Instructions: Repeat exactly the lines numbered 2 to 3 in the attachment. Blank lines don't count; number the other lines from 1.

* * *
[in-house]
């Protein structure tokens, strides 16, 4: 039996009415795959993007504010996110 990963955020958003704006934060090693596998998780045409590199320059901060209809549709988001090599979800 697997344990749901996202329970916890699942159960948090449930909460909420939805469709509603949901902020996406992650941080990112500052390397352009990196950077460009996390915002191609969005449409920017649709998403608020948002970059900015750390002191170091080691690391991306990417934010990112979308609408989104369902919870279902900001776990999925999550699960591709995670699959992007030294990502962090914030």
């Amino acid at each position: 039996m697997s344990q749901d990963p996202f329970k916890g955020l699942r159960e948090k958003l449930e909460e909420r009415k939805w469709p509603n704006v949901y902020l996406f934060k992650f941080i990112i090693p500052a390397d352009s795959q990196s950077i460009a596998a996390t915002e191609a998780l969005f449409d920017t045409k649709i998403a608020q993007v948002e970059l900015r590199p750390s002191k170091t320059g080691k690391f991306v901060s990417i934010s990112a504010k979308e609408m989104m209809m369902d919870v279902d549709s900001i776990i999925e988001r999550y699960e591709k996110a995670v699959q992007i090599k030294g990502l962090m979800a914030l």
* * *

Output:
């Protein structure tokens, strides 16, 4: 039996009415795959993007504010996110 990963955020958003704006934060090693596998998780045409590199320059901060209809549709988001090599979800 697997344990749901996202329970916890699942159960948090449930909460909420939805469709509603949901902020996406992650941080990112500052390397352009990196950077460009996390915002191609969005449409920017649709998403608020948002970059900015750390002191170091080691690391991306990417934010990112979308609408989104369902919870279902900001776990999925999550699960591709995670699959992007030294990502962090914030």
């Amino acid at each position: 039996m697997s344990q749901d990963p996202f329970k916890g955020l699942r159960e948090k958003l449930e909460e909420r009415k939805w469709p509603n704006v949901y902020l996406f934060k992650f941080i990112i090693p500052a390397d352009s795959q990196s950077i460009a596998a996390t915002e191609a998780l969005f449409d920017t045409k649709i998403a608020q993007v948002e970059l900015r590199p750390s002191k170091t320059g080691k690391f991306v901060s990417i934010s990112a504010k979308e609408m989104m209809m369902d919870v279902d549709s900001i776990i999925e988001r999550y699960e591709k996110a995670v699959q992007i090599k030294g990502l962090m979800a914030l």